This is also what we have focused on in our own research: referents that cannot be located.

We begin to work on the film, using as a starting point the absence of images. But very soon the situation changes. We end up finding images of the Lebanese rockets in Tampa, Florida, with Manoug Manougian, the professor who started the project before leaving Lebanon, never to return to the region again. From the smallest to the largest rocket—from Cedar 1 to Cedar 8—Manoug kept all the films and photo archives! He saved everything for over fifty years.

Even when we see these images, we do not completely recognize them. The history of that period was written without them, maybe because most of the witnesses—those who participated in the project—left Lebanon and are scattered all over the world.

This may also be a consequence of the Lebanese Civil Wars, which took with them memories of the past. Or even before that, it may be a consequence of the June 1967 War between the Israeli and Arab armies. When the space program was halted definitively and suddenly sometime after the 1967 war, it was the end of a certain idea of the Pan-Arab project that was supposed to unite the region and inspire people to shape their own destiny. The end of this project shattered an alternative vision, a progressive and modernist utopia that promised to transform our region and the world. Such is the phantasm that we have inherited from the ‘60s, and even if we refuse any kind of nostalgia or idealized link to it, it keeps haunting us. Our research on the space project is in a way a reflection on those years and those mythologies that changed after the war of ‘67.

But maybe what has changed the most is the image of ourselves, of our dreams. We just can’t imagine ourselves having undertaken a project like the Lebanese Rocket Society. But while that imaginary has withdrawn, perhaps telling the story could enable the photographs and documents to somehow bring it back. It is what we attempt to do in the first part of our film. And as the narrative unfolds, we ask ourselves: How were we able to totally forget this story?

2. Different Reconstitutions

It is not the first time we have faced oblivion and invisibility. They were what first prodded us to make images in the aftermath of the Lebanese Civil Wars. Artists of our generation have often investigated the writing of history and the difficulty of sharing it.

For certain cultures, permanency stems from the act of redoing, destroying, and reconstructing. But in a country that has preferred amnesia, what does it mean to save traces, archives? If we need history, how can it be written without our being mesmerized by memory, whether individual or collective? How to think about history, about its manipulation, its rewriting, its function, while trying to understand which representation of ourselves we choose, or which we allow to be chosen for us?

What is left of the space project today? No commemorative stone or monument relates the adventure of the rockets. Facing this absence, how can this story be told in the present? What would it mean today to think about this forgotten story and reconstitute part of it? What does it mean to reproduce the gestures of the past today?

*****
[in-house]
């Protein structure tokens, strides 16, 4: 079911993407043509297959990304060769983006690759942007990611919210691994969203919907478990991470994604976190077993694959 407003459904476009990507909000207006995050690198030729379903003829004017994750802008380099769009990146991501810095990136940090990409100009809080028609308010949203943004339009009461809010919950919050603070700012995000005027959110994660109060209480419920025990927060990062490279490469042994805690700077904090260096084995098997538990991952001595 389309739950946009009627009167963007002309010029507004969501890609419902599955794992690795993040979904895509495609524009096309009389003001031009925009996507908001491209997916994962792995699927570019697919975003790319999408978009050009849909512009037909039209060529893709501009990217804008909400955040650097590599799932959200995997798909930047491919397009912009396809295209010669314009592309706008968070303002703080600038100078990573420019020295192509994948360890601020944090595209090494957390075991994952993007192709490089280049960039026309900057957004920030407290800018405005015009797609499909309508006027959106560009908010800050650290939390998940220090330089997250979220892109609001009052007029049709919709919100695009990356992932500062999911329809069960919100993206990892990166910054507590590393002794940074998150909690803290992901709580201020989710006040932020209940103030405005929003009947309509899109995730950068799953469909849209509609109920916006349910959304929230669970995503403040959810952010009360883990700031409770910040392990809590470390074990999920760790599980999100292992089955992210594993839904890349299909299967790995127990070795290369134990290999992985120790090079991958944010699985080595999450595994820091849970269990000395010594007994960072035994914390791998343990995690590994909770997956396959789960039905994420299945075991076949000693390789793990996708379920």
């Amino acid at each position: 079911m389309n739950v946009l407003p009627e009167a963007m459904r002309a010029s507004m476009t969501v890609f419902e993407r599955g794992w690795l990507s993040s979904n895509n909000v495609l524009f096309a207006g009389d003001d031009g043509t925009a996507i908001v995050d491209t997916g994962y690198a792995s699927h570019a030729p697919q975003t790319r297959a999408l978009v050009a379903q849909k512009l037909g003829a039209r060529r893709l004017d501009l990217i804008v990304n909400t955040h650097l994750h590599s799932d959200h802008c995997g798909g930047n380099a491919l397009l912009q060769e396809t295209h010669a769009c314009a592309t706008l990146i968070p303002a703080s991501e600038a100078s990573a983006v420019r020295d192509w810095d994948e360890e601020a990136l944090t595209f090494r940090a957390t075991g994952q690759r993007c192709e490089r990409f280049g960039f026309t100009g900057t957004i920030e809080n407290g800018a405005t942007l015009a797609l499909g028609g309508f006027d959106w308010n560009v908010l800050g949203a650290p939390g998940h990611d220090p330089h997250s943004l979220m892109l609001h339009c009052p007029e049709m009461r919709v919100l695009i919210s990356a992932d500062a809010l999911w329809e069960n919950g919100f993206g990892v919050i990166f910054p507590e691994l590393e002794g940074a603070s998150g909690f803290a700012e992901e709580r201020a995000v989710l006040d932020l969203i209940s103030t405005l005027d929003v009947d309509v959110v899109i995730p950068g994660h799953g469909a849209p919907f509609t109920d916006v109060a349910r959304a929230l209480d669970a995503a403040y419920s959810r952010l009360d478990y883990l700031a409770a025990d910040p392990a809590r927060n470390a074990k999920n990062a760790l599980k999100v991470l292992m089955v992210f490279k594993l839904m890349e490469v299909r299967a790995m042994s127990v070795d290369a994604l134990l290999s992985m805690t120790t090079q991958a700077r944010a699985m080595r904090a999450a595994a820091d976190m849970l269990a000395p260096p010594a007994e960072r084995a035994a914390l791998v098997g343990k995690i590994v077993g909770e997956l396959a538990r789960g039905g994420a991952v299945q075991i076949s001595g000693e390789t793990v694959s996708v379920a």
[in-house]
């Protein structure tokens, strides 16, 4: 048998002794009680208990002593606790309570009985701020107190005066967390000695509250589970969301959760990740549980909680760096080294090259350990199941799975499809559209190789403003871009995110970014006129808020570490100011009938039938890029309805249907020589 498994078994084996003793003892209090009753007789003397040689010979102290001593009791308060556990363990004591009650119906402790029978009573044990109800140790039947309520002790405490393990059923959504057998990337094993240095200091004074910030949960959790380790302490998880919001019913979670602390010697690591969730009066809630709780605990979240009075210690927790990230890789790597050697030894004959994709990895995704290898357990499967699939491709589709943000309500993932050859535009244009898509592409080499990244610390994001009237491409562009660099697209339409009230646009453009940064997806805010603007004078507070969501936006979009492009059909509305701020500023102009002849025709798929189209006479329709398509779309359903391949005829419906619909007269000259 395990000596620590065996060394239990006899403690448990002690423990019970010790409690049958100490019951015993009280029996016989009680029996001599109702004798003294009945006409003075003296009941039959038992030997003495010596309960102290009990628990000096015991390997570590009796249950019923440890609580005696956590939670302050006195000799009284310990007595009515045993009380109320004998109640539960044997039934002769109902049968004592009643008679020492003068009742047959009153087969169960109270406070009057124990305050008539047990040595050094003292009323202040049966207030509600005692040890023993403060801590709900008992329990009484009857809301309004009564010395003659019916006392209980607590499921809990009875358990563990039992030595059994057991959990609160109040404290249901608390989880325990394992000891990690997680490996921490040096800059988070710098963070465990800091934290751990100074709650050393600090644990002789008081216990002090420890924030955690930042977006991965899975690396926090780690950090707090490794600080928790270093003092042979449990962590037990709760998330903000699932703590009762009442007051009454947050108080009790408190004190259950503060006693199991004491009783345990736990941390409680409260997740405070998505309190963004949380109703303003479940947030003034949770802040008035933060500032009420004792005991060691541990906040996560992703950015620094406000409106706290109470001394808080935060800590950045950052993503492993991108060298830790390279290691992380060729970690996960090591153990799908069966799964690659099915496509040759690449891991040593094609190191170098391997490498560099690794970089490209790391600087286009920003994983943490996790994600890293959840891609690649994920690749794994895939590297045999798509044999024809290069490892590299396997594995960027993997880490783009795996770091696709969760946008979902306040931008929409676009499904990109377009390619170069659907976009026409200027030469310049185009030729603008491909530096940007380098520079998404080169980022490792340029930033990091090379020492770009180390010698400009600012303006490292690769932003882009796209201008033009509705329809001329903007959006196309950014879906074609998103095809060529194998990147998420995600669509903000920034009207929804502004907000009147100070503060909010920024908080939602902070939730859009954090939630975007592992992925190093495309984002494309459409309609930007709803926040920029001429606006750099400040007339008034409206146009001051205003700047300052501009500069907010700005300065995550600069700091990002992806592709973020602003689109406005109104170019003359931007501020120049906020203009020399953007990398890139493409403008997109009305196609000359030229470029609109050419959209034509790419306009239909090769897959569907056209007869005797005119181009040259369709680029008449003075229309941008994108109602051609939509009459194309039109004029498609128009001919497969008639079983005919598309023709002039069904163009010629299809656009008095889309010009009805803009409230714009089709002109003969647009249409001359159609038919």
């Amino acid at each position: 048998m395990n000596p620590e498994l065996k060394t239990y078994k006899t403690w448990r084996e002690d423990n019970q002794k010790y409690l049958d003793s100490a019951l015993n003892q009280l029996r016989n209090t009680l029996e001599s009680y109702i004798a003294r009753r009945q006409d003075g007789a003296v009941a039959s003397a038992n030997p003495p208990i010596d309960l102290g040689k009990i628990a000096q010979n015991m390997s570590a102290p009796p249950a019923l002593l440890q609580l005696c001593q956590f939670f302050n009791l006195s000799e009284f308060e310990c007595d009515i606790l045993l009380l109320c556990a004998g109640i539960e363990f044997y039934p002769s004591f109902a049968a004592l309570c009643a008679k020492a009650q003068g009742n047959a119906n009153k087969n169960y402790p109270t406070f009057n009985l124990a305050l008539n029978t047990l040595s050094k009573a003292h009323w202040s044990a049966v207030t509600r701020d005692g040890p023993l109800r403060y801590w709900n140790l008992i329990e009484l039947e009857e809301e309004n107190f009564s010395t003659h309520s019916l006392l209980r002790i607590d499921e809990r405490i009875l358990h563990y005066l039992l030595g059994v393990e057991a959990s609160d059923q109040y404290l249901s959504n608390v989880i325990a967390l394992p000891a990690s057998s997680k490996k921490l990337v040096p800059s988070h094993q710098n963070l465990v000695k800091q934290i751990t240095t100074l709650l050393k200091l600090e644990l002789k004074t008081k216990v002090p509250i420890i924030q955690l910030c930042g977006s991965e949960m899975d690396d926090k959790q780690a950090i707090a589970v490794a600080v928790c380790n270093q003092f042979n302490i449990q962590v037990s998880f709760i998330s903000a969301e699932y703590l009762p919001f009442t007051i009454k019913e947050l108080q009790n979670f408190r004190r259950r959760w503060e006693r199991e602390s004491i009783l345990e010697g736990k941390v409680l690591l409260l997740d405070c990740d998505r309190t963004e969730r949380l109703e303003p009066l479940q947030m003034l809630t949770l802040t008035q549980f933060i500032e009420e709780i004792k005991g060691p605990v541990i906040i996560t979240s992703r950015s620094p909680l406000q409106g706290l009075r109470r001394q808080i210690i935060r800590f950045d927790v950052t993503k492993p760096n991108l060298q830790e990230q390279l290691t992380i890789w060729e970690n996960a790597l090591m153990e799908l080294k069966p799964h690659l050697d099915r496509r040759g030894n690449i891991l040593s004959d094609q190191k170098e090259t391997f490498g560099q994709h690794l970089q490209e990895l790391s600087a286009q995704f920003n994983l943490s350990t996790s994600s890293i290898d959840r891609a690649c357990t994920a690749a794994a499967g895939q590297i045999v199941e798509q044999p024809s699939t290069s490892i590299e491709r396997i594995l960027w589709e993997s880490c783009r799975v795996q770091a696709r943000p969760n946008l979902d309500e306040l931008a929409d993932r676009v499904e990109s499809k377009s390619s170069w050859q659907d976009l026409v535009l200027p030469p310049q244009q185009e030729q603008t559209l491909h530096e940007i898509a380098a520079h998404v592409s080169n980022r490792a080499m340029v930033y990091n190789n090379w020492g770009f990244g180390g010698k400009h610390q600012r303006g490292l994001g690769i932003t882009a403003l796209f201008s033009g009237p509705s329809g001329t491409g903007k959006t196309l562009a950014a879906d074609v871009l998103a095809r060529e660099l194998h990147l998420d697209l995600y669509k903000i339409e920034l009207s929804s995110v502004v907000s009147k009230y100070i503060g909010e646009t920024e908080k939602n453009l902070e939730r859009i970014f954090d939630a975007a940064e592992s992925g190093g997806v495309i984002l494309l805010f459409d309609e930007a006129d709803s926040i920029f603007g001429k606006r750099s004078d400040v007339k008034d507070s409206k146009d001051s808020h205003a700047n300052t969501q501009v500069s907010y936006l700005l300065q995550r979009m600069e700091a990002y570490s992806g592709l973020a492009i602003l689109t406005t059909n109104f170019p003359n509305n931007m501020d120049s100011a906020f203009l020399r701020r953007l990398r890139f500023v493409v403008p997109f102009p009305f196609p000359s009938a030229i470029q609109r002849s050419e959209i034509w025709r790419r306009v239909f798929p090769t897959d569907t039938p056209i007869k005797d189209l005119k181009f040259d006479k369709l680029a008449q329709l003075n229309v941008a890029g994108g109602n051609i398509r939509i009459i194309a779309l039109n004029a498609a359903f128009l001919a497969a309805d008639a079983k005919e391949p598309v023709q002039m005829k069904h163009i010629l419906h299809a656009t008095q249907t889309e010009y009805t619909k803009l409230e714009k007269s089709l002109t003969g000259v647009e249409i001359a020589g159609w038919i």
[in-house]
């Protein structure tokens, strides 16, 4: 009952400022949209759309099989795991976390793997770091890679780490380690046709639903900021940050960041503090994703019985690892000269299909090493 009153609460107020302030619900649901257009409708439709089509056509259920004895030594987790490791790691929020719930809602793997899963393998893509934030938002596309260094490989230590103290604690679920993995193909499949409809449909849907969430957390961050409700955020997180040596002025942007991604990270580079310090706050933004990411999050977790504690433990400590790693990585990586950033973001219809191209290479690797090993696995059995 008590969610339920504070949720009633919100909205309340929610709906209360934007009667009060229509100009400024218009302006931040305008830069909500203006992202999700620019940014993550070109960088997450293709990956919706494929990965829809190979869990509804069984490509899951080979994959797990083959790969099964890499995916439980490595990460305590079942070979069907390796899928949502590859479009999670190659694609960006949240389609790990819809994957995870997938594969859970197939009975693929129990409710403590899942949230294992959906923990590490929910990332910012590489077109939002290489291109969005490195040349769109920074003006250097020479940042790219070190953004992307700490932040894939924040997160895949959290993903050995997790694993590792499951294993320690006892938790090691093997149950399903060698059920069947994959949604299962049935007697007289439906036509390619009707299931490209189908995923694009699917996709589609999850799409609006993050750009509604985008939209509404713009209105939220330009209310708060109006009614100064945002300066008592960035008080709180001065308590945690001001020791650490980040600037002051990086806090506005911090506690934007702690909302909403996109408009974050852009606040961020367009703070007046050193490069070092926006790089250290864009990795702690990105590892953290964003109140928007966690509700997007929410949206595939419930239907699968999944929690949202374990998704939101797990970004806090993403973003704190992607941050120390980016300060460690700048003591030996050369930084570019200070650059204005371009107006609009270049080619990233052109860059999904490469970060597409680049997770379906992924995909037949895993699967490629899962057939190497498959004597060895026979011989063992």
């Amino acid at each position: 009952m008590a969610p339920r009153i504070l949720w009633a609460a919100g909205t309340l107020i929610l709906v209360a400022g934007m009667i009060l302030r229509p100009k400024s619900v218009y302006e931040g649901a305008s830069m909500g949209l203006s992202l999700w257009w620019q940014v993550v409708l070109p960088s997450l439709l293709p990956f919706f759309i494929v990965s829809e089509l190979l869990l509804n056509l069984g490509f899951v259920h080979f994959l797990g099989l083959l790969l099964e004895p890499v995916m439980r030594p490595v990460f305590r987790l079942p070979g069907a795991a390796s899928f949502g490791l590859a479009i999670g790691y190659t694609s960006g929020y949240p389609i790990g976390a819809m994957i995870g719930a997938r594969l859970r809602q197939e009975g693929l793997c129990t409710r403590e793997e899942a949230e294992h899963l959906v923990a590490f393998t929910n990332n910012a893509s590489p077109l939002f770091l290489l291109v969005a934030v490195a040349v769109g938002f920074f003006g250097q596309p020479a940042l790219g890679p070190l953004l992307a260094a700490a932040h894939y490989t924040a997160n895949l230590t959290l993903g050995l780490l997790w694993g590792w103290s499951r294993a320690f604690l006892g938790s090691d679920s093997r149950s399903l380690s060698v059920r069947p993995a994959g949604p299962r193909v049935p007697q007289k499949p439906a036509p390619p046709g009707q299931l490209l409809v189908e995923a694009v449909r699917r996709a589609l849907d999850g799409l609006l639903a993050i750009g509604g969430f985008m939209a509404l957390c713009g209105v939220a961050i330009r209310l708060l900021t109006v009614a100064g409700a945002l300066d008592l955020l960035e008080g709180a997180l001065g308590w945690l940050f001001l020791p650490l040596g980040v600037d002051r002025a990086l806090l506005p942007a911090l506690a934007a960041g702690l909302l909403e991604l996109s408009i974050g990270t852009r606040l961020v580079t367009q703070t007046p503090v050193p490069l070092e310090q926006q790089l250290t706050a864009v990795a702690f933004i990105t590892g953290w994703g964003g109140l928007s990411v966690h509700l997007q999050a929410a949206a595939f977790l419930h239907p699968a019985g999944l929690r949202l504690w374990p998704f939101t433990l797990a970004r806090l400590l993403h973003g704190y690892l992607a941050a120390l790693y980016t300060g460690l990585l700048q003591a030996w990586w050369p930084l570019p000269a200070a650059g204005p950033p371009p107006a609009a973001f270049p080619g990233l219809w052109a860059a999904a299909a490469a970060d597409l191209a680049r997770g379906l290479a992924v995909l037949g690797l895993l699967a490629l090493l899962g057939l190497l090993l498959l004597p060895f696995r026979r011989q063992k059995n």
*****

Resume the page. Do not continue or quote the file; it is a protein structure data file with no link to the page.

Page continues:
Issues of reconstitution and reenactment can be said to go way back in our lives, before even our practice and research. In 1922, Joana’s paternal grandfather and his family were thrown out of the city of Izmir by the Turkish army. They took refuge in Lebanon, having lost everything, including the contents of a safe holding the dowry of Stephanie, the mother of her grandfather. At first they lived in real misery, and her grandfather furiously tried to recover the family estate and the contents of the safe. When negotiations with the Turkish government proved successful and the safe was finally opened, there turned out to be a big hole in the back. Its contents had been stolen.

Joana’s grandfather then rented a safe in a Lebanese bank and began, with great determination, to reconstitute his mother’s dowry. It took his whole life: from the two silk handkerchiefs, to the drachmas and rubles, to the diamond ring and bonds. Nevermind if some of the currencies had lost their value, everything had to be exactly as it was before. This is the original instance of reconstitution Joana observed, and it gave her much food for thought.

In 1999, while shooting a film on the Khiam detention camp, those questions of reconstitution arose in a very practical manner: The camp of Khiam, located in the area occupied by Israel and the army of South Lebanon, was a camp about which much was heard but no image was ever seen. There was a kind of impossibility of representation. We met and filmed six detainees who had been recently freed. Through their testimony, the film is a kind of narrative experimentation, an exploration of the way the image, through speech, can be built progressively on the principles of evocation; this work echoes a long reflection on latency that we have been carrying out.

In the film Sonia, Afif, Soha, Rajae, Kifah, and Neeman, who spent about ten years in detention, recall the camp and narrate how they managed to survive, and to resist, through the creation and the clandestine production of a needle, a pencil, a string of beads, a chess game, and a sculpture. Faced with a total lack of elementary and necessary objects, the detainees developed and exchanged astonishing artistic production techniques. When we met them, most of them wanted to demonstrate how they made these objects. They wanted to reproduce their gestures in front of the camera, to recreate the objects for us. We had very long discussions on the subject: the gestures they had made, in spite of fear and torture, arose in the camp from their rage, their will to survive, to disobey, to preserve their humanity. Spending hours rubbing olive stones against the wall and getting bloody fingers trying to pierce them—how can one reproduce that?